FAQs About Fairness Opinions

Fairness opinions can help achieve shareholder and lender buy-in for your M&A plans. They can also preempt lawsuits, because managers and directors who obtain fairness opinions demonstrate that they acted in good faith, without fraud or any conflicts of interest and in accordance with the business judgment rule. Here are some questions about fairness opinions today.

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What Is a Fairness Opinion?

A fairness opinion provides an independent, objective analysis of a proposed deal. After looking at pricing, terms and other considerations, the expert expresses a formal written opinion about whether the transaction appears to be "fair" from a financial point of view to all parties involved.

A fairness opinion letter typically describes the opinion's scope, including the:

Review the information underlying the opinion carefully. An expert's conclusion is only as reliable as the data and assumptions upon which it's based.

In a fairness option, value is typically expressed as a range of values, rather than a specific dollar value. To arrive at this range, valuation experts consider, as with other business valuation assignments, the cost, market and income approaches. But estimating fairness can be especially challenging if a deal includes earnouts or noncash terms, such as stock-for-stock transactions.

A fairness opinion isn't an endorsement of the company's planned course of action or an affirmation that its strategic decision is better than other investment alternatives. More importantly, obtaining a fairness opinion is never a substitute for professional legal advice or comprehensive due diligence by the M&A parties.

When Can a Fairness Opinion Help?

Courts generally look more favorably upon managers and directors who obtain fairness opinions before making major strategic decisions. And some banks may request fairness opinions before agreeing to finance M&As. Whether you need a fairness opinion depends largely on your company's ownership and the ease of the deal. If both companies are privately owned and negotiations have run smoothly, there's probably little need to spend time and money on a fairness opinion.

However, not all M&As are so simple, and there are circumstances where a fairness opinion may be called for. For example, if the deal is a hostile takeover, a fairness opinion is all but mandatory for the seller. And public company sellers should consider one if they've received several competing offers. Shareholders could sue if their company doesn't accept what appears to be the most lucrative offer.

Other reasons for getting a fairness opinion include:

Although a fairness opinion can help when a transaction is complicated or contentious, it's neither required by law nor legally binding. If an outside expert concludes that a deal is "unfair" from a financial perspective, it may be renegotiated. Or the parties may decide to walk away from the deal entirely.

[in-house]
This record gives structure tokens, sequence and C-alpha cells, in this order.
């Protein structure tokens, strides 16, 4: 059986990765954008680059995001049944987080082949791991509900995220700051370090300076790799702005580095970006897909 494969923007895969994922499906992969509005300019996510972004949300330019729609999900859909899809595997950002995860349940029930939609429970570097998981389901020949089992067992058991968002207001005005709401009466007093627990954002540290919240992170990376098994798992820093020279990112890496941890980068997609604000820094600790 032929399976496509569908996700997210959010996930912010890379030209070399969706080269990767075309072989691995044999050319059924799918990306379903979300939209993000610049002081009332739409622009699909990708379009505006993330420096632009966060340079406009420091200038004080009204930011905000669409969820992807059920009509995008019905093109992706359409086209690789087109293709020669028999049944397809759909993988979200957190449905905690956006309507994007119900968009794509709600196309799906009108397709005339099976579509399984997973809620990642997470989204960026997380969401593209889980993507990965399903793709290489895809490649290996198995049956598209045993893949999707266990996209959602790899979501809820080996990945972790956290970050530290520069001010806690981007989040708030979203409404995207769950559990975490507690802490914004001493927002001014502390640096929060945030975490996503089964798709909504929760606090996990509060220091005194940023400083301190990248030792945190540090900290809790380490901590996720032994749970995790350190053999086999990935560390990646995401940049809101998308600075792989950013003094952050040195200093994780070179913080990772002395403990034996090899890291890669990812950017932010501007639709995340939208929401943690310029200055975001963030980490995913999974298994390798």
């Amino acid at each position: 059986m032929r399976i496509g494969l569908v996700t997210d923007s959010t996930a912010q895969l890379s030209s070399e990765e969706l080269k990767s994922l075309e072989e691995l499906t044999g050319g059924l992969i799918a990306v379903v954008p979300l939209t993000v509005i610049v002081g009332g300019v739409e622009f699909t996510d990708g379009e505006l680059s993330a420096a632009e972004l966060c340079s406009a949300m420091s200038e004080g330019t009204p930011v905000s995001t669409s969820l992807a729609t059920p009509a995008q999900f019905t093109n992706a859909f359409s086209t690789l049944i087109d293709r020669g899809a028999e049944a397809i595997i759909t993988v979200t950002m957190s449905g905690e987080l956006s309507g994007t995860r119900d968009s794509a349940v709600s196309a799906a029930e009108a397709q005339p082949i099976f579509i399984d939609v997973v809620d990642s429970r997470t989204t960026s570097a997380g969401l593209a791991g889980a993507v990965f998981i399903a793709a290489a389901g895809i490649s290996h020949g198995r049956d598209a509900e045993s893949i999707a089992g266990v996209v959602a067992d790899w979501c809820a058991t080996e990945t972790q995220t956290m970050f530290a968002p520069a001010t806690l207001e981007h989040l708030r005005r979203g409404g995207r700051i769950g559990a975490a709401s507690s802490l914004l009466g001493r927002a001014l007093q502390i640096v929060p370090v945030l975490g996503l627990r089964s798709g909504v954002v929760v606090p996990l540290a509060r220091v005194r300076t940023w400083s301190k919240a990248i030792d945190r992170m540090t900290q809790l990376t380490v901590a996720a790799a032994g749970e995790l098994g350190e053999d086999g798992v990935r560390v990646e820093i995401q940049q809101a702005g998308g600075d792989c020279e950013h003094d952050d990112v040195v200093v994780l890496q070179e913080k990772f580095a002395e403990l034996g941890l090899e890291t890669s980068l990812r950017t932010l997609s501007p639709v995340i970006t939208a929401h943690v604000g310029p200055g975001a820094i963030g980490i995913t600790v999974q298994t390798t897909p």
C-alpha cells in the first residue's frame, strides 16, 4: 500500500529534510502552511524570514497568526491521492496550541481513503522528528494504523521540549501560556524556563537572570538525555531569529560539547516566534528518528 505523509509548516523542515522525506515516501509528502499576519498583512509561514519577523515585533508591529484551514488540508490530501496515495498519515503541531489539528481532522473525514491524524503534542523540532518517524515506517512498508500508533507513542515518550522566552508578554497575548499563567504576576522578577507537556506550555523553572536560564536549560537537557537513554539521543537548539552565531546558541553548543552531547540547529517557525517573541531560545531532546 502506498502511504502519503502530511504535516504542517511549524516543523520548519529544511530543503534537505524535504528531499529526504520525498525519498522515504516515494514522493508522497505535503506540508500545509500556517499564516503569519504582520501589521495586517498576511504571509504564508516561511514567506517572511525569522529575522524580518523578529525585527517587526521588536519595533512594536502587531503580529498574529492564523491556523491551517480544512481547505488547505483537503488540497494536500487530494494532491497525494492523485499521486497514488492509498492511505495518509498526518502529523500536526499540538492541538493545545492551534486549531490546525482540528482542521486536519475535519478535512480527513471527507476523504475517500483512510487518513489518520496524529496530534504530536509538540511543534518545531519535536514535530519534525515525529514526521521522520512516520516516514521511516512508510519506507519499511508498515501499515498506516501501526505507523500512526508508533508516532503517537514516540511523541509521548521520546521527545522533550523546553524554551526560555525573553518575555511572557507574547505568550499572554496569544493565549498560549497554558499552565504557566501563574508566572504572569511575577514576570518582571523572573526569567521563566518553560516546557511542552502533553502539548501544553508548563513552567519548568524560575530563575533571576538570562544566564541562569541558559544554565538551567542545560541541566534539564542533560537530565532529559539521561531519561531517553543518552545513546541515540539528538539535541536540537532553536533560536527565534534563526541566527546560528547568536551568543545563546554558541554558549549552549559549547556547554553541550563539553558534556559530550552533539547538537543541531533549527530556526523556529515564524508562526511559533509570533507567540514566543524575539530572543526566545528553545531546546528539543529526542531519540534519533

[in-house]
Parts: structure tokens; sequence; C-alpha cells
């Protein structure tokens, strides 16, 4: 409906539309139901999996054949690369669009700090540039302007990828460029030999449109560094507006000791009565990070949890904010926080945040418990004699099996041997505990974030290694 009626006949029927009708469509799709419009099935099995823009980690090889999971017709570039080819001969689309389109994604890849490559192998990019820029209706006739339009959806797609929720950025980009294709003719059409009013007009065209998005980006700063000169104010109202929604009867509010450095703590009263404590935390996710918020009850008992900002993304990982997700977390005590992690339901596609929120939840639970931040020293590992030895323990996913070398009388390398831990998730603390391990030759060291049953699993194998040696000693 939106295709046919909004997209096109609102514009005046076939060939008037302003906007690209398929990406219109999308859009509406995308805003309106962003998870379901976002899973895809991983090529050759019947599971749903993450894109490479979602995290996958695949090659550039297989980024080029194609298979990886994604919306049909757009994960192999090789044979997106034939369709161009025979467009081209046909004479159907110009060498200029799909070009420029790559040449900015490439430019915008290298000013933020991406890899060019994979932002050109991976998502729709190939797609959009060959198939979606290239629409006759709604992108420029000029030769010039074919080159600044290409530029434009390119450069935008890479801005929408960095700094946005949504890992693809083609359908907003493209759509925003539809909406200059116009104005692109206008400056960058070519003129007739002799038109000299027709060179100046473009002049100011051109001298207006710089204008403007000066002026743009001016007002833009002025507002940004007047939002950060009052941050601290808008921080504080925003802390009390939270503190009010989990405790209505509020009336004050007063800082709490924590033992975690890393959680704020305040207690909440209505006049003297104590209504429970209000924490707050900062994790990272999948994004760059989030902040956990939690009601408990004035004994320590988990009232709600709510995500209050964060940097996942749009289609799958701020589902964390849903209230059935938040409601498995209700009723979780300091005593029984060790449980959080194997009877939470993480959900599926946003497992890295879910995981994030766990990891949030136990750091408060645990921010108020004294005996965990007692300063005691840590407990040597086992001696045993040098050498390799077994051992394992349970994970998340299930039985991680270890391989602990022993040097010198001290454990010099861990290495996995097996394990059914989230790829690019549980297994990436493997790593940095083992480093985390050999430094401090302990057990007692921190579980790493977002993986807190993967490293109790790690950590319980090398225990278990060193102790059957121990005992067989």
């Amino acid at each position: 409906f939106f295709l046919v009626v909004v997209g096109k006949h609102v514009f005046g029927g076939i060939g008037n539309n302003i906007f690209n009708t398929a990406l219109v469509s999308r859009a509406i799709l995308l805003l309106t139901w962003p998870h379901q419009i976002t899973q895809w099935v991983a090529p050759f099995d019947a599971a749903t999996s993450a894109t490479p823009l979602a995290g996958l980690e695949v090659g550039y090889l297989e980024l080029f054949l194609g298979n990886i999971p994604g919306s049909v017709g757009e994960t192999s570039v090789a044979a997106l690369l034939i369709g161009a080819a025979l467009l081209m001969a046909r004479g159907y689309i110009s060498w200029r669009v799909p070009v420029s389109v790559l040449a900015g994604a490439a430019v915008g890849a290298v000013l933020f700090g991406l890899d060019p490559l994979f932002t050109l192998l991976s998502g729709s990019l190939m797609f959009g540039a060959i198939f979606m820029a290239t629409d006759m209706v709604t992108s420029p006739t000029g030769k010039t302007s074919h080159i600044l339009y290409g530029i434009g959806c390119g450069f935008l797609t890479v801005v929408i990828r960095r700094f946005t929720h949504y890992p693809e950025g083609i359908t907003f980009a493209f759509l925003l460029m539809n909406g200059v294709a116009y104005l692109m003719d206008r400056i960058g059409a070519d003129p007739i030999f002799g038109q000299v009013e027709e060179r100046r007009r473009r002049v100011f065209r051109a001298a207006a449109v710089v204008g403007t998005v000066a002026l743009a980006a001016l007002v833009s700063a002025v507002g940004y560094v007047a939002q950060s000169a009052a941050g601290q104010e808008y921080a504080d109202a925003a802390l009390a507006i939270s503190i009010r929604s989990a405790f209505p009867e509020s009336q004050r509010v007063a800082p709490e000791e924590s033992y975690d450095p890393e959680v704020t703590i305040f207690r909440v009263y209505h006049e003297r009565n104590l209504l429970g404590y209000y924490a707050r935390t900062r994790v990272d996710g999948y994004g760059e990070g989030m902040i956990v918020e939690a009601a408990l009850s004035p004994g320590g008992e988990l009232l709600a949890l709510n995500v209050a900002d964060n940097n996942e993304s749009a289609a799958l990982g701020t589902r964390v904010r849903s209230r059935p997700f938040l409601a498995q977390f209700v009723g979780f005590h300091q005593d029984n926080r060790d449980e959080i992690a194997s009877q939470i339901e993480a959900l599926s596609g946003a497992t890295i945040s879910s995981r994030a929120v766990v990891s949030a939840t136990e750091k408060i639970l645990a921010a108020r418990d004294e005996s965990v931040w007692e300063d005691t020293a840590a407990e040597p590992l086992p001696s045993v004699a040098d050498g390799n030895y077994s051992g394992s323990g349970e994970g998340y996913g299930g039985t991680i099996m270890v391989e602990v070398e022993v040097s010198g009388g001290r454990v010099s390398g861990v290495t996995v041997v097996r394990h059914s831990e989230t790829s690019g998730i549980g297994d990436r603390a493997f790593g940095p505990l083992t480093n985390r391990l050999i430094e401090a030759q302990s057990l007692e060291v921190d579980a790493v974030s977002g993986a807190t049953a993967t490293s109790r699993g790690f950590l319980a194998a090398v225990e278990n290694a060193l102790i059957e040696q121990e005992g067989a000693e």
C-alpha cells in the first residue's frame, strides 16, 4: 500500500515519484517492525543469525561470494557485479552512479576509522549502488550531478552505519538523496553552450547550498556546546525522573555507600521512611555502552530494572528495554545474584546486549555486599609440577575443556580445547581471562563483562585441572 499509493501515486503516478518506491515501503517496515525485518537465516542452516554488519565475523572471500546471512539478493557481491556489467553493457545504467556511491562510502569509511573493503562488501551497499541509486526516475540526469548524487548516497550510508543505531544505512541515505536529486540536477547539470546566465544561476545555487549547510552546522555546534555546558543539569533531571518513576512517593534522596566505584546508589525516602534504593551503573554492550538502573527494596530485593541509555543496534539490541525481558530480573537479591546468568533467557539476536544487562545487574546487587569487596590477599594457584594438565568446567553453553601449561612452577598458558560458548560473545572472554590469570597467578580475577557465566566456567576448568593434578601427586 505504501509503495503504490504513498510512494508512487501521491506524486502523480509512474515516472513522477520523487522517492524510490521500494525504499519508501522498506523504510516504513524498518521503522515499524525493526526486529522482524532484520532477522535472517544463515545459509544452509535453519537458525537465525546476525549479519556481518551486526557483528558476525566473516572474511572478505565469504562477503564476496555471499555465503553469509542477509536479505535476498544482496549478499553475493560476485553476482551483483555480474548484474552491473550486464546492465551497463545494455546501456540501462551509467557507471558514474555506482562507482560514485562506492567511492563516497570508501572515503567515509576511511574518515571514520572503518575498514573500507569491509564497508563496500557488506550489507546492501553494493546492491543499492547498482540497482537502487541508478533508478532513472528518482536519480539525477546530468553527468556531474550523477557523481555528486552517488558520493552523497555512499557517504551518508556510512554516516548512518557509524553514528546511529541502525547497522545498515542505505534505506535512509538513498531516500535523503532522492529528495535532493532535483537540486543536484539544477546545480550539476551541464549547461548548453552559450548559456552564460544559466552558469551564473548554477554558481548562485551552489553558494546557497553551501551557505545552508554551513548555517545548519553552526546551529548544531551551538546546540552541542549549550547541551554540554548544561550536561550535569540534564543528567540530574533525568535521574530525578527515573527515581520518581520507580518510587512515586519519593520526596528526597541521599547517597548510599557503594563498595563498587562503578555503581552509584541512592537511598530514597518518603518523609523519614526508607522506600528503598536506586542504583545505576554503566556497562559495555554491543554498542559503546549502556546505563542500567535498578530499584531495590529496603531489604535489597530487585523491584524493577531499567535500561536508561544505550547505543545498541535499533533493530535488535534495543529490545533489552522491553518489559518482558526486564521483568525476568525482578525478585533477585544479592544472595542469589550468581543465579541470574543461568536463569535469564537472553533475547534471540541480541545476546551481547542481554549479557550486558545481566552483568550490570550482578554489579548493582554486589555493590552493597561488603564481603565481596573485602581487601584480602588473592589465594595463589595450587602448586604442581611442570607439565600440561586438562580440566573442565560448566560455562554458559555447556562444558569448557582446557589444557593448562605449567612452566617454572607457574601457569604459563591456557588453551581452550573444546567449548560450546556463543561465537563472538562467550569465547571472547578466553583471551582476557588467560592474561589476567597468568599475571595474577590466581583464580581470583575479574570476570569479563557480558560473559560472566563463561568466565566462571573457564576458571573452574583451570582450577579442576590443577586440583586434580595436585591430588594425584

Who's Qualified to Assess Fairness?

A fairness opinion is just that: one advisor's opinion. Investment bankers may seem like a logical choice to provide this service to clients, because they're already familiar with the company and the deal's terms. But the price-based success fees that investment bankers receive at closing may compromise their perceived objectivity.

A fairness opinion expert should have no interest in the companies involved in the transaction, including financial ties to any of the company's managers or directors. Many companies hire independent business valuation professionals to provide fairness opinions. It's also important to select an expert with experience testifying before judges and juries, because many of these deals wind up in court.

Fairness Opinions for SPACs

A special purpose acquisition company (SPAC) is a type of shell company without operations that raises capital publicly for the sole purpose of identifying and merging with a target private operating company. Over the last two years, SPACs have become popular, because they expedite deals and provide a predetermined price.

A SPAC registers redeemable securities for cash, sells them to investors, and puts the proceeds in a trust for a future acquisition of a private operating company. Upon finding a target private company, the SPAC merges with it, completing the deal.

SPACs have come under scrutiny from the Securities and Exchange Commission in 2021, because many have restated their financial results post-merger. In general, financial restatements can be a red flag of potential impropriety.

The flood of SPAC financial restatements led the SEC's Investor Advisory Committee (IAC) to recommend more robust disclosures of the role of the SPAC sponsor. The IAC would also like more detailed information about any potential conflicts of interest on the part of the sponsor and other insiders and any divergent financial interest of the sponsor relative to that of the investors in the SPAC. Additionally, the IAC wants disclosure of pre-merger due diligence by the sponsor, along with plain English disclosures in the registration statement about the economics of the various participants in a SPAC process.

When a SPAC merger falls short of expectations, the SEC may investigate the deal or minority investors may file suit, especially when conflicts of interest or divergent financial interests exist. Fairness opinions may be used by SPAC sponsors to help demonstrate that a deal appeared to be "fair" from a financial point of view — or by investors to show that the pricing and terms weren't fair.

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